The spread of Amazon is seemingly unstoppable. One of their latest ways to enter our homes are “Dash Buttons” that allow you to reorder products with the click of a (sponsored) button. The promo video for the product aired just before April Fool’s Day in 2015 and had some thinking it was more of a joke than an actual marketing campaign.
But the Dash Buttons hit the market the following July, at $4.99 apiece.
Amazon ostensibly wants to do away with any sort of physical shopping altogether; Jeff Bezos is now doing to grocery stores what he originally did to bookstores. Of course, shopping on Amazon is nice; they’ve created an entire culture not only of comfort and ease, but also of excitement – who doesn’t love getting Amazon boxes in the mail? – competing with the instant gratification you get from buying on site.
Not only is one of the most comprehensive moves in Amazon’s “Internet of Things” strategy, it appears to be an attempt to revolutionize the way we shop. Again. This is the physical embodiment of Amazon’s, oft-maligned and joked-about, infiltration into our homes and nearly every aspect of our lives.
Here’s how they work (from Amazon.com):
Fast Company was quick to criticize back in August, saying, “The future never looked so futile” after Mark Wilson had one in every room of his house (full article: Life With The Dash Button: Good Design For Amazon, Bad Design For Everyone Else), and The New Yorker’s outlook was even more dire in their piece The Horror of Amazon’s New Dash Button, predicting a Skynet-style takeover of consumer goods.
Our initial prediction was that they would be phased out fairly quickly; more of a gimmick than something that people actually need to make life easier. Amazon put a lot of faith into Team “Pay for Convenience” coming out strong for them.
So, 9 months after they officially hit the market, how are Dash Buttons doing?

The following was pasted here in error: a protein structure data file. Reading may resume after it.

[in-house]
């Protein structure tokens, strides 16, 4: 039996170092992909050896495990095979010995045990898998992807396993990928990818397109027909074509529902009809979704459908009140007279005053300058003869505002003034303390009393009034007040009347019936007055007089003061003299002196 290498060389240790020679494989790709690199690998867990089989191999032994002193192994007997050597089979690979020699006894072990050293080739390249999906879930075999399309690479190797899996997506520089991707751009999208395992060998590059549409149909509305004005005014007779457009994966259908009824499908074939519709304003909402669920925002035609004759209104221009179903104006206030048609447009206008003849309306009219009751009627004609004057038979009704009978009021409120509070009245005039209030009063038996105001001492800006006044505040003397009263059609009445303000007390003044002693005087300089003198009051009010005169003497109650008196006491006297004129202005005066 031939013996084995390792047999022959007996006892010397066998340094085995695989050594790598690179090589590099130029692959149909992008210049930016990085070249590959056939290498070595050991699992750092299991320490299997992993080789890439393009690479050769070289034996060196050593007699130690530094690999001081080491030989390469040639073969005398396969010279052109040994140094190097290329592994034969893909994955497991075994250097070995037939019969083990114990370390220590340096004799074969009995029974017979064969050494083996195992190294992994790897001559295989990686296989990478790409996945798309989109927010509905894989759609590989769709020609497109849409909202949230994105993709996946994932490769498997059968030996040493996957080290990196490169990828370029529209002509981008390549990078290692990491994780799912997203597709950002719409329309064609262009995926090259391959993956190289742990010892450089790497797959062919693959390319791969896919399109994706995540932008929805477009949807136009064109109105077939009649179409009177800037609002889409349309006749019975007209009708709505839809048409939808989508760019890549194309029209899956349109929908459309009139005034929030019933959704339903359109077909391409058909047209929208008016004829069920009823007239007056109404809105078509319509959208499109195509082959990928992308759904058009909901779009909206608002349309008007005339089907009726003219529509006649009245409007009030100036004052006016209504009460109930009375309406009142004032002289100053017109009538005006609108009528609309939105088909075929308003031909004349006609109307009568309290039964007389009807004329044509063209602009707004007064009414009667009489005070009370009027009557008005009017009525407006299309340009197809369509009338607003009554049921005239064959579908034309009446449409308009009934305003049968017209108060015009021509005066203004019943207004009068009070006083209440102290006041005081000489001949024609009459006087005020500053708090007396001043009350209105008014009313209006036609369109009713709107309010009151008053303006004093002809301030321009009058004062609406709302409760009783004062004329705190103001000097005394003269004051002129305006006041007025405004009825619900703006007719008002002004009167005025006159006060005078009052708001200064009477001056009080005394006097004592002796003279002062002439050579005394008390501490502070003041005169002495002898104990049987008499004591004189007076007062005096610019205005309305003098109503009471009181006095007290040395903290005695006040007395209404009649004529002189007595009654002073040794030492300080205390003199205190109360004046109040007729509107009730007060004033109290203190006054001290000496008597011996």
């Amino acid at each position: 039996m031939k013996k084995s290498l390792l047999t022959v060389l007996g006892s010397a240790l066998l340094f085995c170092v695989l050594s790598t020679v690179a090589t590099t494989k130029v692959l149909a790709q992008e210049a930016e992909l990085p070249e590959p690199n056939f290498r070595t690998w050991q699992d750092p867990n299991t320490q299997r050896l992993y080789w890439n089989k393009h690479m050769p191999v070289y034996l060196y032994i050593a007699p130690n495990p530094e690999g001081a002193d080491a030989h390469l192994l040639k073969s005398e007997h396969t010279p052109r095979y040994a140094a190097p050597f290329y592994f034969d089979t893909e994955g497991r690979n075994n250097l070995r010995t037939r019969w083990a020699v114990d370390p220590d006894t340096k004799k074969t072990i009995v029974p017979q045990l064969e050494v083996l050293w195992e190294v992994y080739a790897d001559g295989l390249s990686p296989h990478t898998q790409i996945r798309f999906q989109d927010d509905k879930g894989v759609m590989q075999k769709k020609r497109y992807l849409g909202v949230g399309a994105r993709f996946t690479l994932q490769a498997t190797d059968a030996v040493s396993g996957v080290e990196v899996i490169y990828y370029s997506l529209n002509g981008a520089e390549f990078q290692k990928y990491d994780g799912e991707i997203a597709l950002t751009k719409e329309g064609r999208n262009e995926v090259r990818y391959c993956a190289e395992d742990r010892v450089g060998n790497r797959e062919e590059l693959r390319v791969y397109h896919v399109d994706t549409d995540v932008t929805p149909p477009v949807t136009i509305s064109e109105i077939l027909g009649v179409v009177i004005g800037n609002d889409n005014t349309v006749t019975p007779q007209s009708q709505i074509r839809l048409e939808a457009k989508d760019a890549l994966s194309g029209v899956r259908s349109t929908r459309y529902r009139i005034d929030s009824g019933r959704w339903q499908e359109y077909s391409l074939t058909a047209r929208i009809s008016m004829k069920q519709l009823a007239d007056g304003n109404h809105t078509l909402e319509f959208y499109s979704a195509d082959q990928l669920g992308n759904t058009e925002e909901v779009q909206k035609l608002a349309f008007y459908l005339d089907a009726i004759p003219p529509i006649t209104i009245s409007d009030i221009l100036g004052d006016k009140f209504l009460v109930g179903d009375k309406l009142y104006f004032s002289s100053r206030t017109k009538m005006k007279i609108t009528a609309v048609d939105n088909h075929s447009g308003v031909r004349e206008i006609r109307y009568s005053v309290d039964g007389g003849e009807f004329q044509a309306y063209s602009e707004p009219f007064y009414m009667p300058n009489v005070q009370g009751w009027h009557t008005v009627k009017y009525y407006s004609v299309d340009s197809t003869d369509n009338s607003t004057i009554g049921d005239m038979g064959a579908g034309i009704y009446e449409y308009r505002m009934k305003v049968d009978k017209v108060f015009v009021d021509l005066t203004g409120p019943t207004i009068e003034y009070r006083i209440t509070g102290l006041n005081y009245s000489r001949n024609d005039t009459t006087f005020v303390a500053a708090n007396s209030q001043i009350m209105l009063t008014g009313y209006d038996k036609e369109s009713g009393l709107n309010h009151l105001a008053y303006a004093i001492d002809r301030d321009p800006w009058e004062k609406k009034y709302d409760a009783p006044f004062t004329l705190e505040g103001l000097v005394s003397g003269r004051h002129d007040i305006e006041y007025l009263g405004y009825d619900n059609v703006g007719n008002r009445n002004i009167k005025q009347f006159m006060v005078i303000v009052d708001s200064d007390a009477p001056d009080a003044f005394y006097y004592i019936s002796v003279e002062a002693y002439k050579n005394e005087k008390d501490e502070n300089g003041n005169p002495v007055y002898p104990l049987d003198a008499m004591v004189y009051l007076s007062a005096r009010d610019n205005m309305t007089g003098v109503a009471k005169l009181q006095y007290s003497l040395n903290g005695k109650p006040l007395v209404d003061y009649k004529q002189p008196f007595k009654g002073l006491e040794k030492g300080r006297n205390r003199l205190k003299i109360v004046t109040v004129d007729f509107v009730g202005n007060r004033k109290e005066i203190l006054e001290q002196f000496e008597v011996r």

Well, for starters, they haven’t been phased out. In fact, they’re expanding. More brands have hopped on board and are now Dash Button-available, which is ultimately what is going to make these things useful. You can now get Gatorade, Larabars, and Orbit gum along with practical goods like Tide detergent, Cottonelle toilet paper, and Hefty trash bags.
And they’re also now (technically) free. You pay the $4.99 up front, but then get $5 credit after you make your first purchase of whatever brand you bought the button for. So, if you use them, free. This takes away the “pay for convenience” side, and all that’s left is, well, convenience. And they certainly are that.
But are people using them?
No one we talked to in the Twin Cities really is, but that doesn’t mean much. Amazon has reported that Dash Buttons are doing well, but hasn’t released any information to verify that. There aren’t any purchase numbers, indicators of user satisfaction, or, rare for Amazon, user reviews on their site. You can go to a “Questions” section on the purchase page to gain some user insight, and see that, yes, some people are actually using them (though still with a fairly cynical view of the product).
But it is an ideal product for those living in rural areas who benefit from not having to drive 10+ miles to pick up household items. And the benefit to the handicapped community is also important to note.
One would guess that, in Amazon’s perfect world, we will be able to order everything we need with the click of a Dash Buttons (or the next iteration). We won’t need to ever leave the house again, we’ll just stay inside furiously pushing buttons and waiting for those familiar boxes to show up on our doorsteps.
But it seems, at least thus far, that people only have a tangential relationship with this type of shopping. That isn’t to say consumers won’t become more comfortable with the idea that they won’t have to physically shop for more of, well, anything, but there is still a certain level of convenience in going grocery shopping and getting everything you need in one fell swoop, as well as making it easier to budget, plan, stock, etc. Don’t look for grocery stores to be wiped from the landscape just yet.
Side note: As the buttons are wireless, of course they were going to get hacked. This is 1.) evidence that maybe they are more useful than we originally thought, and 2.) pretty cool. Read more on that here: Hacking Amazon Dash Buttons and here: Amazon Dash Button Teardown
The Dash Buttons also appear to be only the beginning of a grand “Internet of Things” scheme of which Amazon is at the forefront. Amazon’s “Dash Replenishment Service” is now live, and the prospect of all your products simply reordering themselves (more on that ominous possibility here) is nigh. Dash Buttons, which require at least some human involvement to reorder products, unlike the Replenishment Service which takes you out of the equation entirely, probably won’t remain relevant for long. Soon your appliance hardware will simply be doing it for you.
I guess we’ll see in another 9 months when, if The New Yorker is to be believed, we’ll all be at the mercy of our dishwashers and water filters.